I’m always amazed at the wealth of knowledge and experience exchanged in the Emerson Exchange 365 global user community. One example I’ve been following is in the DeltaV Forum, Fuzzy logic control in DeltaV. Some Emerson control performance consultants such as James Beall, Lou Heavner, and Mark Coughran have weighed in on the conversation.
This post from Lou especially caught my attention for what he shared:
Building the fuzzy logic (rules) seems pretty straight-forward. The challenge will be to represent the membership functions in a way that can be tuned and evaluated. I’d have to think about that. More variables leads to more rules and introduces more complexity. You could do it, but you might be better off looking for a general purpose fuzzy application that could be loaded on a workstation and use its richer toolset. MPC, Fuzzy, Neural, Expert systems, etc. all have a place in automation.
If the process is fast as many reactors are, you may be better off using an advanced regulatory control strategy. This is what usually happens in combustion control. As long as fast processes aren’t inherently unstable (exothermic reactors for example), regulatory controls usually do a good job. That’s why we often prescribe cascading slower loops to flow loops instead of tying loops like temperature and level directly to a valve which probably has nonlinear characteristics. APC could work, but basic boiler controls are well known, easy to configure and tune, and deal with fast process dynamics.
MPC shines when the process is highly interactive and when deadtime is a dominant process dynamic. Advanced regulatory controls usually involving feed-forward can decouple process interactions. Emerson’s more often recommended approach is to dynamically decouple interacting loops in regulatory control applications is with lambda tuning. MPC doesn’t decouple, but rather coordinates the controller moves to compensate for the loop interactions. PID and other feedback controllers struggle with deadtime dominant processes, which led to the development of the Smith Predictor. Smith Predictor is similar to MPC, but not as robust. The big win for MPC often comes from constraint optimization. Many processes benefit economically from operating closer to constraints. A combination of effective loop tuning and MPC can reduce process variability, often by over 50% when measured as standard deviation. This allows processes to operate closer to constraints. Operators may want to operate closer to constraints, but they have a lot of responsibilities besides monitoring a few critical variables second by second. But MPC is dedicated to those critical variables and can focus on driving the process toward optimal constraint limits.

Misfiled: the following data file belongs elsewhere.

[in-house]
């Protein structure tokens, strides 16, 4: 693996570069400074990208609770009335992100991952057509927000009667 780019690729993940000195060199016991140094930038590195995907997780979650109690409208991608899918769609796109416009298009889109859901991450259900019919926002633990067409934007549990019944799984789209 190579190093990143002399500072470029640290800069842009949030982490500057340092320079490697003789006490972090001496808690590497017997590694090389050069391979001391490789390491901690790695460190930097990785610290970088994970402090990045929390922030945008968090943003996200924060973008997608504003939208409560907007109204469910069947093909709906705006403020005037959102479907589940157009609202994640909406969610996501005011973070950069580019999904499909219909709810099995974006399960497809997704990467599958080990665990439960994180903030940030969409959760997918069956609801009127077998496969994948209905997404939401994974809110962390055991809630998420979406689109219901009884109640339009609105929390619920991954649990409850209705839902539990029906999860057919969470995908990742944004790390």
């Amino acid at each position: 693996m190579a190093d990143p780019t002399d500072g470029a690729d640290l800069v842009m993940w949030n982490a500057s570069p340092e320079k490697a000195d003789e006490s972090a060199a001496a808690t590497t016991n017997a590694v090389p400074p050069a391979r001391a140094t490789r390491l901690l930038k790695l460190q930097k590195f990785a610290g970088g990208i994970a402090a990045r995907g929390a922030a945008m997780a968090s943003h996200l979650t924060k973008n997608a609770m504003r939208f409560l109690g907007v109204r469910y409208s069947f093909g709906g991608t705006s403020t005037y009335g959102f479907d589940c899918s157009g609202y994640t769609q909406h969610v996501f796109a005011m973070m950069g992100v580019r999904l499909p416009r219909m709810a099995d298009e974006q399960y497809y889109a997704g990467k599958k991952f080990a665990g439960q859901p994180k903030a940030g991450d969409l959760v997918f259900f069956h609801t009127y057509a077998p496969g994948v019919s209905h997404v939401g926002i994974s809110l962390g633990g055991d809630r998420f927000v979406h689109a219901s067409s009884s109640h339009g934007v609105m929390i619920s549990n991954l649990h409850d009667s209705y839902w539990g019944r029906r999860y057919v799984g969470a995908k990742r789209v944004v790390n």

MPC is a linear controller. If the process operates over a wide range with nonlinearity, it may not be the best answer. Fortunately, for many processes, the process operates in a sufficiently narrow range that it is nearly linear.
What I see in the mining industry, for example, is that the industry has grown up using expert systems and in some cases fuzzy logic to determine the optimum operating point as ore quality and equipment performance change. Unfortunately, they don’t usually provide a dynamic path from current to optimum operation. They can be excellent for updating setpoints and constraint limits in a supervisory fashion and let MPC provide the dynamic control.
Also, register by August 31 to save $500 on registration for the October 24-28 Emerson Exchange conference in the Dallas-Fort Worth, Texas area.
Lou will be presenting in three sessions at this conference: Easy Optimization of a Diesel Hydrotreater, MPC to MPCPlus Migration and Results Achieved in a Crude Unit, and Who’s Afraid of Big Bad AI. James will present DeltaV Advanced Control Project Provides Great ROI on NGL Fractionation Facility. Mark will present Achieving Net-Zero Carbon Emissions with Advanced Process Control. And that’s just a quick peek at some great sessions to join. Check out the Session Catalog for more great presentations by Emerson users and experts.